After graduating from Tokyo University (1907), Agata studied to become a specialist in biology and heredity. He proceeded for further studies to John Hopkins University, America (1926).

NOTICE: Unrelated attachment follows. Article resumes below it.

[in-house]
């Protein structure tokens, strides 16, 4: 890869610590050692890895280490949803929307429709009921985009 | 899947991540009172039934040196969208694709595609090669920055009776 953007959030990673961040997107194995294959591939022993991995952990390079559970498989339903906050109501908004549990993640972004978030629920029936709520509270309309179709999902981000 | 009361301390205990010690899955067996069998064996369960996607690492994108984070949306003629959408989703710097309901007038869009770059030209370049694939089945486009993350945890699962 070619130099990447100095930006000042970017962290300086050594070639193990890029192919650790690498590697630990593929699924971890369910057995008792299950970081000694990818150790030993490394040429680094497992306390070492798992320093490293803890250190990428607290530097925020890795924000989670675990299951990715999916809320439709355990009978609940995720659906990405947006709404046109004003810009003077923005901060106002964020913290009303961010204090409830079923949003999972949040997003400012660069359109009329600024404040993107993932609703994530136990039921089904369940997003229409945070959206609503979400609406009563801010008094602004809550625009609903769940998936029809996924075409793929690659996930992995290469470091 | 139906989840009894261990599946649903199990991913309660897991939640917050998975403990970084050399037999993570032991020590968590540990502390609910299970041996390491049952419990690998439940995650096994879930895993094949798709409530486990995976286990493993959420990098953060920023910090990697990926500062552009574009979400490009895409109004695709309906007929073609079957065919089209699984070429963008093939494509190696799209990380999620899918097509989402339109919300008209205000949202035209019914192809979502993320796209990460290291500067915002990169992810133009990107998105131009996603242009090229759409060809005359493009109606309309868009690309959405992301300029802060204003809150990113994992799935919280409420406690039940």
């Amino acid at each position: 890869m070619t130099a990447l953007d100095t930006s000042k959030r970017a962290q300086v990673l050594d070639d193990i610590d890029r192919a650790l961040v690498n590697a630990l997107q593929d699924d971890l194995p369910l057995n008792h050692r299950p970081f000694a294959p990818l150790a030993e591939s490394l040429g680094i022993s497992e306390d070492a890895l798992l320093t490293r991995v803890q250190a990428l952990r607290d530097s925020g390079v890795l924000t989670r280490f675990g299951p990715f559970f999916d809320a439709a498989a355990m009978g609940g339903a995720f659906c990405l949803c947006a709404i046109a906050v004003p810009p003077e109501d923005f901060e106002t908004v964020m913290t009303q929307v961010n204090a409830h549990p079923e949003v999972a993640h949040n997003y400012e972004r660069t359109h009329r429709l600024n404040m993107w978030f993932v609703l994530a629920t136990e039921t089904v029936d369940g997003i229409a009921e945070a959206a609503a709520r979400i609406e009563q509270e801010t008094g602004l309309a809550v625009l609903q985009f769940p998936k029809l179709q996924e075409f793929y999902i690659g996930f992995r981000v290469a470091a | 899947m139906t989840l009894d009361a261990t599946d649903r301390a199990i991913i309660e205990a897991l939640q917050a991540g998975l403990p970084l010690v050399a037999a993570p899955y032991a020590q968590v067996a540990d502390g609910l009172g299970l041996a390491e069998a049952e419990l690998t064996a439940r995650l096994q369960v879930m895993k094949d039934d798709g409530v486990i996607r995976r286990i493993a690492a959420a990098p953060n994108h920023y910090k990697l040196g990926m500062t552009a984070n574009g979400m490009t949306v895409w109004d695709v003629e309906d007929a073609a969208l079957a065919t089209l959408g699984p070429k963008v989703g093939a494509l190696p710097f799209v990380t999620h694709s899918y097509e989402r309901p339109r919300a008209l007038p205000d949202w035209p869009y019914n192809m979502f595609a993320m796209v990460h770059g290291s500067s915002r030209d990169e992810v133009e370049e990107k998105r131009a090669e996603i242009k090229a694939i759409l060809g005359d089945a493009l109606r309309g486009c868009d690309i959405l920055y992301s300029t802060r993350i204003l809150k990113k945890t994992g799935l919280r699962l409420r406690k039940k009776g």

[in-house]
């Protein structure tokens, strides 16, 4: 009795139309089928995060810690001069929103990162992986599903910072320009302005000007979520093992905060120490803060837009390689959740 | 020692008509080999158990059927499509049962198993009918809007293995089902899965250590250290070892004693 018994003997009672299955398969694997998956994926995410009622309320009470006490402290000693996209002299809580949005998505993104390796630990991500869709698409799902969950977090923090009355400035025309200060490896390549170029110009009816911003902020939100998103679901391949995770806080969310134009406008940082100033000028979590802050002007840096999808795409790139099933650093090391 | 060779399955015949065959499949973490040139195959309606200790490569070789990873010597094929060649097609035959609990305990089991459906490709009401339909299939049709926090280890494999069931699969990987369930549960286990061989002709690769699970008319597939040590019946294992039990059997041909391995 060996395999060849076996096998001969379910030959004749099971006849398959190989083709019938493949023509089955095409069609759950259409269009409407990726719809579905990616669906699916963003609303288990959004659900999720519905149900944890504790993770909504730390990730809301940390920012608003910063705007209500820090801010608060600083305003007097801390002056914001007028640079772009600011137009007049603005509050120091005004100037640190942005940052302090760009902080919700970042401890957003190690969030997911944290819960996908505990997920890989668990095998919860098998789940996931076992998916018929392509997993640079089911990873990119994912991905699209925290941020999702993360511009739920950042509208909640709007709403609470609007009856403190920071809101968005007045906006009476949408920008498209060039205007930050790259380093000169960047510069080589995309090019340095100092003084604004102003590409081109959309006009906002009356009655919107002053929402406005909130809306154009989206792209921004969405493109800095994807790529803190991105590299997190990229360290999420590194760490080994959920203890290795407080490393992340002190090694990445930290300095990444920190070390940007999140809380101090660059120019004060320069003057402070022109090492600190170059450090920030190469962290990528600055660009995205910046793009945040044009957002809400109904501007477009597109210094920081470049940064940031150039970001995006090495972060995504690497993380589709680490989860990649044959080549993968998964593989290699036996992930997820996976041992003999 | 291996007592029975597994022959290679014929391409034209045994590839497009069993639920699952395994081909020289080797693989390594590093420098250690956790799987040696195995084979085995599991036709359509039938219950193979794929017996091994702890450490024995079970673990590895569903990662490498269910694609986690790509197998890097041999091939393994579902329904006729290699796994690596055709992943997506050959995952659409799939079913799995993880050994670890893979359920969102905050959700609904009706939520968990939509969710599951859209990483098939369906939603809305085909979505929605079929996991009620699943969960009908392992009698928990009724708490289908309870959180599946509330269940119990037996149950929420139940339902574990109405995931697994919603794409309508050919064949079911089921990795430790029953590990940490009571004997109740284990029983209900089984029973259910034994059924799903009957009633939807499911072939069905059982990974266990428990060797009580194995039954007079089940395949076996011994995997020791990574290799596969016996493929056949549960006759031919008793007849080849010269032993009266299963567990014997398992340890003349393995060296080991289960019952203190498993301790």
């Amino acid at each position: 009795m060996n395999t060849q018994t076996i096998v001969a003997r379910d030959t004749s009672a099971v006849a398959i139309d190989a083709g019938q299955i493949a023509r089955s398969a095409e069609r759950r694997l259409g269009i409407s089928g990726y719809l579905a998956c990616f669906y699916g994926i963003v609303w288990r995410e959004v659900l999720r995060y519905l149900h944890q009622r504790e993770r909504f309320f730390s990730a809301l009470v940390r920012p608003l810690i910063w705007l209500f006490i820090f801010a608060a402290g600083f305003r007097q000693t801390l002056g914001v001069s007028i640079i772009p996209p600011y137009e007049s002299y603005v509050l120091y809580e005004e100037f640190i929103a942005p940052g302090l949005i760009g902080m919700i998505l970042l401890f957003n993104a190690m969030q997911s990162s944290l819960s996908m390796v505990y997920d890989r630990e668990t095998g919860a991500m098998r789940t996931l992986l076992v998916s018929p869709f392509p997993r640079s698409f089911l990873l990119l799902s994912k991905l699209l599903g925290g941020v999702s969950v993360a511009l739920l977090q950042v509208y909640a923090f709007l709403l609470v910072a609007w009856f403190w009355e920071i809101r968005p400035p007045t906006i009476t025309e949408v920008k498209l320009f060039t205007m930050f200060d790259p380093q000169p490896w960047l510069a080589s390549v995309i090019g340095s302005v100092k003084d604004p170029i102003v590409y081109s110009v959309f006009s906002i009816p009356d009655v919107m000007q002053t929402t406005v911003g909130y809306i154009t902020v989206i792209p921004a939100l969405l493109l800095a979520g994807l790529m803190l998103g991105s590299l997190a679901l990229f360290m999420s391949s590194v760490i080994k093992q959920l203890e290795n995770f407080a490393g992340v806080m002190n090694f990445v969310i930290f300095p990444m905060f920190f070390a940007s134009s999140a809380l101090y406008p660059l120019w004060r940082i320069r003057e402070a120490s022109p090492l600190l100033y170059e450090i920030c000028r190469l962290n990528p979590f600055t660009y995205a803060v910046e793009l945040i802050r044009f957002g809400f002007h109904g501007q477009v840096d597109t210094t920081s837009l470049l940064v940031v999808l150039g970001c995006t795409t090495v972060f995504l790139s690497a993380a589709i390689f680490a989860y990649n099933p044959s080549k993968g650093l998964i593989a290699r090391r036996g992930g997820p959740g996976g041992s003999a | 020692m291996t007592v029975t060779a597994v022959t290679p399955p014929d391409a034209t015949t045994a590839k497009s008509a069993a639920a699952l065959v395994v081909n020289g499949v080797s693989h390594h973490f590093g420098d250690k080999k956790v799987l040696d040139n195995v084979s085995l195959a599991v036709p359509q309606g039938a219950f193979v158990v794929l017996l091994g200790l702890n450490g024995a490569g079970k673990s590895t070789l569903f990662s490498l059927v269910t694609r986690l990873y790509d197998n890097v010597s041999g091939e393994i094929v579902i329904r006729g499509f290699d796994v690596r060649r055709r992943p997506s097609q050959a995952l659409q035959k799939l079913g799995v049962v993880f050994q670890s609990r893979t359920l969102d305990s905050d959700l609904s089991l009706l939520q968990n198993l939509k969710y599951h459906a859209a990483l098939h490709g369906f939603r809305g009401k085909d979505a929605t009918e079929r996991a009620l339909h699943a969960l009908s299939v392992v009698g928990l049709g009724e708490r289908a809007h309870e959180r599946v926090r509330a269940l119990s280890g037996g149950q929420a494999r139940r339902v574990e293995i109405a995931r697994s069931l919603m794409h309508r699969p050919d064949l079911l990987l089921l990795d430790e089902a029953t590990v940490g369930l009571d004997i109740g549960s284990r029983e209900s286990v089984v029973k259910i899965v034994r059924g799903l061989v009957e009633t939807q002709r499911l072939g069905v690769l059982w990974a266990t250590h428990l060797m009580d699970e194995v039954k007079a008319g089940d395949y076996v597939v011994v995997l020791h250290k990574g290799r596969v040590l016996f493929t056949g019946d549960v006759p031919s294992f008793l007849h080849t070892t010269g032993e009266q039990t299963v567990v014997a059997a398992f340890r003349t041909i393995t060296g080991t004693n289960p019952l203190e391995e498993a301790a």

Upon return he was appointed professor at Fishery University (1928). He was a professor at Miyazaki University and recognized as an authority on marine life. He was Doctor of Science. Among his works are "Biometrics," "Biology and Generation of Ise Crawfish." His scientific theses included "Soul of Science," "Laboratory of the Sea," "Little Scientist of Fishery" and "The Emperor Biologist."